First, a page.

What is core and vacuum training? We’re not talking about a vacuum that sucks dirt. See, many people get into the gym for the sole purpose of developing a good-looking midsection and more specifically, a six-pack.
However, what we have in the middle of the body is far more than just abs, as this portion of your torso is responsible for a variety of important functions.
In this short article, we’ll reveal in detail what you should know about the abs, core, their functions and how to train them with a long-forgotten, old-school exercise – The stomach vacuum.
For the most part, when you hear the word “core” you may think of your sixpack, but the truth is different.
The six-pack is just a part of your core and works in synergy with other muscles around it, to ultimately:
- Keep your posture good
- Stabilize internal organs
- Keep you on your feet
- Exert force using other muscle groups
It is considered that the core is made up of the external and internal abdominal muscles, the glutes, the spinal erectors, obliques and the diaphragm.
Though crunches are a very popular exercise for the abs, they don’t even get close to the full functional potential of your core.
As a matter of fact, the abdominals have a variety of functions, both dynamic & static.
For instance, leg raises would allow the abs to contract and relax dynamically, while just holding your legs raised in a static position would contract the abs statically.
Both of these functions should be exercised during your training, to achieve maximum development.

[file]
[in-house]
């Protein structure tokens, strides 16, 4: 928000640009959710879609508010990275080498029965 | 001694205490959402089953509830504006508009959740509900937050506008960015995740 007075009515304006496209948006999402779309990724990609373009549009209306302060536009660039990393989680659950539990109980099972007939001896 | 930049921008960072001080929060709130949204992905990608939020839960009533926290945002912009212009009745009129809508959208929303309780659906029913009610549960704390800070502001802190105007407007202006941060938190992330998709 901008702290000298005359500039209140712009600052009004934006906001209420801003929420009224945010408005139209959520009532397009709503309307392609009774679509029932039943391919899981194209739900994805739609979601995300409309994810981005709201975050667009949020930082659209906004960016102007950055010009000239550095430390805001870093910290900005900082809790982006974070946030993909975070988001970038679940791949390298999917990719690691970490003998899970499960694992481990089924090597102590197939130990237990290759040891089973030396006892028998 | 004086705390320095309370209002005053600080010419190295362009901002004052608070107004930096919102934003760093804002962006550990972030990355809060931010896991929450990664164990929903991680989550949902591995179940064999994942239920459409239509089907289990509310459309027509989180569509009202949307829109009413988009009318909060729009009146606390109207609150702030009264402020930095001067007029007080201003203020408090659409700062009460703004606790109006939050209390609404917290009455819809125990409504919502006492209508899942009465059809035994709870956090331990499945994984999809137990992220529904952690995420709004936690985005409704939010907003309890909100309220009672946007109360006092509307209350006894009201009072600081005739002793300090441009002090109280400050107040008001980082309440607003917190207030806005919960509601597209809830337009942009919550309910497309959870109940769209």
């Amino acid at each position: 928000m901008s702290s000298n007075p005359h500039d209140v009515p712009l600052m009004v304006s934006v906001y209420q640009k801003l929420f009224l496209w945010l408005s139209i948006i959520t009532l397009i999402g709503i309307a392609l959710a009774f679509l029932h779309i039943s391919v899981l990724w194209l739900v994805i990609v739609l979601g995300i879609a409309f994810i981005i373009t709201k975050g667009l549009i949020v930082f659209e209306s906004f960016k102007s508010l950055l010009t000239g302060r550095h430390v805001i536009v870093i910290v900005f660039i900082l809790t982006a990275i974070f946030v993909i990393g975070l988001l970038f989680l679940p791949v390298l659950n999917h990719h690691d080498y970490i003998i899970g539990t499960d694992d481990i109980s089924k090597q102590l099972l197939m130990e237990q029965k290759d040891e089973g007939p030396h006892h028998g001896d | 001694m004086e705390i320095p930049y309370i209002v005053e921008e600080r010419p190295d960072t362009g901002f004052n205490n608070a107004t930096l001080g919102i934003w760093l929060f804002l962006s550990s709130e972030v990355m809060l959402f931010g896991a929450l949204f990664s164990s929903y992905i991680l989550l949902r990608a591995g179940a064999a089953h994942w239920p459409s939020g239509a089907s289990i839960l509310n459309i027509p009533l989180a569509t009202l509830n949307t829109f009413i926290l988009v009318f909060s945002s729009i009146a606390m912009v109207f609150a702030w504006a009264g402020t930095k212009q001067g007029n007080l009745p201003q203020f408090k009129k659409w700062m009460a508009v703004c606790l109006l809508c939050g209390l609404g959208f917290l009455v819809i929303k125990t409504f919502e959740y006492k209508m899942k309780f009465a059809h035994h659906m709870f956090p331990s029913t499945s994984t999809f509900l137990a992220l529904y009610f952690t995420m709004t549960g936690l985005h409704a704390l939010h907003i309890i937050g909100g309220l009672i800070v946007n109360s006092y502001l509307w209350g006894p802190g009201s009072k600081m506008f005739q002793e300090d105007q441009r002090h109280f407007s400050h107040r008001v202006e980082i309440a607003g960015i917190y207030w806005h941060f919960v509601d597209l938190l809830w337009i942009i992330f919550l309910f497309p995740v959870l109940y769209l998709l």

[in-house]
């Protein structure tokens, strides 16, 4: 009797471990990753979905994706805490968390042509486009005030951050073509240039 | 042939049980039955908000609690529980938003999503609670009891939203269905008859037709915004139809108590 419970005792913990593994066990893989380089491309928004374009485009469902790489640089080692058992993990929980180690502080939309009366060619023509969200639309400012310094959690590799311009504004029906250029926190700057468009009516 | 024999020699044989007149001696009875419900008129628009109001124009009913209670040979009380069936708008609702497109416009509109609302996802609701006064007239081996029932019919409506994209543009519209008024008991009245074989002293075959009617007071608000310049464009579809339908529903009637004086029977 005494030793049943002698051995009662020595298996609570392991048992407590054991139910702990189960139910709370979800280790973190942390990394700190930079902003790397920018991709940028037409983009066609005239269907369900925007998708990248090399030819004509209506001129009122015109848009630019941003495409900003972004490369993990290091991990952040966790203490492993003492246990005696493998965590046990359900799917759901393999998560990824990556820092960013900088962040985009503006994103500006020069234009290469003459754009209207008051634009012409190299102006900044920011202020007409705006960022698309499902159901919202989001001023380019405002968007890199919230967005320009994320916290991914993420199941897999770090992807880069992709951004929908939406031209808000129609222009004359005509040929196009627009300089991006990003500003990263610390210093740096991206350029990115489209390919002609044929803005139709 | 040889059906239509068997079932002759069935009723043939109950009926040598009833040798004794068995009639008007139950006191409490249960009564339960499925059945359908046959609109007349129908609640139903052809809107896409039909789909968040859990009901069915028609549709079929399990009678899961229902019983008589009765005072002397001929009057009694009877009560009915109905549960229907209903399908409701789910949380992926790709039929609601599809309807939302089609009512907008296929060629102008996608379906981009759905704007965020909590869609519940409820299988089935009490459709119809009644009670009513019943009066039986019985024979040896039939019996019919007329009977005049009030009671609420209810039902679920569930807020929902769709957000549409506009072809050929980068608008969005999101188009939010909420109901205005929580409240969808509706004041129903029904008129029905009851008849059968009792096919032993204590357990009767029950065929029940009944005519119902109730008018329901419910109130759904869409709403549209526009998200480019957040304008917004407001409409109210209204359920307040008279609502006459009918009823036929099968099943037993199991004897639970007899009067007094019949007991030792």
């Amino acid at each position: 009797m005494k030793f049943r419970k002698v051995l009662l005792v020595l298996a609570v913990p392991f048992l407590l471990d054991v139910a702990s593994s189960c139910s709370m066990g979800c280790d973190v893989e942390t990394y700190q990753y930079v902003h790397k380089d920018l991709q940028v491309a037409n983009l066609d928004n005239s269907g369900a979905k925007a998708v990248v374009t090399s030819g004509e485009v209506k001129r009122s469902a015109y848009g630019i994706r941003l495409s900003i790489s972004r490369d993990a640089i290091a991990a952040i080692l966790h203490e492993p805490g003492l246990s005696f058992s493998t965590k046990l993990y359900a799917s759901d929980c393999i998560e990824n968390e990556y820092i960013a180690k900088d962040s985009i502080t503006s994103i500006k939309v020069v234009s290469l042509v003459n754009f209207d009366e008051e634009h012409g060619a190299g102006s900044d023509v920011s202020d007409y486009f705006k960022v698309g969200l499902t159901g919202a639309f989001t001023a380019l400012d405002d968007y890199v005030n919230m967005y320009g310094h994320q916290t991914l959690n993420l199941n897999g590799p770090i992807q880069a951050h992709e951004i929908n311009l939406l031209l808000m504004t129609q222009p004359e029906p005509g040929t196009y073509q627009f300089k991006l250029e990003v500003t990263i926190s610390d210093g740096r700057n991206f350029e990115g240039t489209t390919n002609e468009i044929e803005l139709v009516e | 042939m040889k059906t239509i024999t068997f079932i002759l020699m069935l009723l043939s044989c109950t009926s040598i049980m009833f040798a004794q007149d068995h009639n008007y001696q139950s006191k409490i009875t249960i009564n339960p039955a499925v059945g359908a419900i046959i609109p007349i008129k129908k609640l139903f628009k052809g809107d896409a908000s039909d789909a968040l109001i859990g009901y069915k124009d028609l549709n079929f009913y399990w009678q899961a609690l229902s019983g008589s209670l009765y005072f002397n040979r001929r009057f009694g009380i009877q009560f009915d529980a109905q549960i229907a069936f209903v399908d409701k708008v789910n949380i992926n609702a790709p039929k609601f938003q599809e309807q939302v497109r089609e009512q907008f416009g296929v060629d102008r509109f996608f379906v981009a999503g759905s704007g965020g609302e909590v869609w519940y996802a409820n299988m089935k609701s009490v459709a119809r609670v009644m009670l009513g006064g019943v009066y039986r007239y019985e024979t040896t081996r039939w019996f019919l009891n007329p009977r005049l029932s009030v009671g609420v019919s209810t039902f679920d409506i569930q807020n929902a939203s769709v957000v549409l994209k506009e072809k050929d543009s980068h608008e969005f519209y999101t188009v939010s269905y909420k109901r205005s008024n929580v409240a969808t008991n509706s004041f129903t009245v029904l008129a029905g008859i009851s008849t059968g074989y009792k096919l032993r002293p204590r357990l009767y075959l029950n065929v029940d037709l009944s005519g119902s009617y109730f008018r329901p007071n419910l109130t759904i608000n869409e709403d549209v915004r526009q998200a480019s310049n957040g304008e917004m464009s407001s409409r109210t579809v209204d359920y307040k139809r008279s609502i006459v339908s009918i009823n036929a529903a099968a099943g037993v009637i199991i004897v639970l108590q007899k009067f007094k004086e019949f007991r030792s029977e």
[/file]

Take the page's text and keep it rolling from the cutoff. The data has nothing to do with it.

Here are some of the best static & dynamic exercises you can do for the abs:
- Hanging knee raises
- Hanging leg raises
- Side to side leg raises
- Front lever drills
- Full front lever
- Russian twists
- Boxing bag upside down crunches
- Dragon flag
The Stomach Vacuum and Vacuum Training
A chiseled set of abs will give your waistline a complete overhaul and if you want to emphasize on that even further, you can implement the stomach vacuum in your training routine.
With this exercise, you will engage the internal abdominal muscles and your waistline will naturally become more tucked in.
Additionally, this is a whole workout for the sixpack as well, so do develop new, unseen before lines all over your midsection!
Here’s how to do the stomach vacuum:
- Stand up on your feet
- Take a completely straight body position
- Take a deep breath
- Slowly exhale and contract the abs while holding your breath
- Swallow the abdominal wall in and under the rib cage
- Hold this vacuum for a couple of seconds and release
Initially, this may feel odd but with time, you will start feeling more and more mind-muscle connection.
This exercise is best done on an empty stomach and can be practically completed every single day.
The core is made up of a variety of muscle groups with the abdominals being the predominantly recognized one.
Your abs and obliques serve a variety of important functions that allow for body stability during complex movements, which is why you should train them both dynamically and statically.
The stomach vacuum is one of the exercises that will allow you to engage the deep abdominal muscles, thus contributing to a better overall development.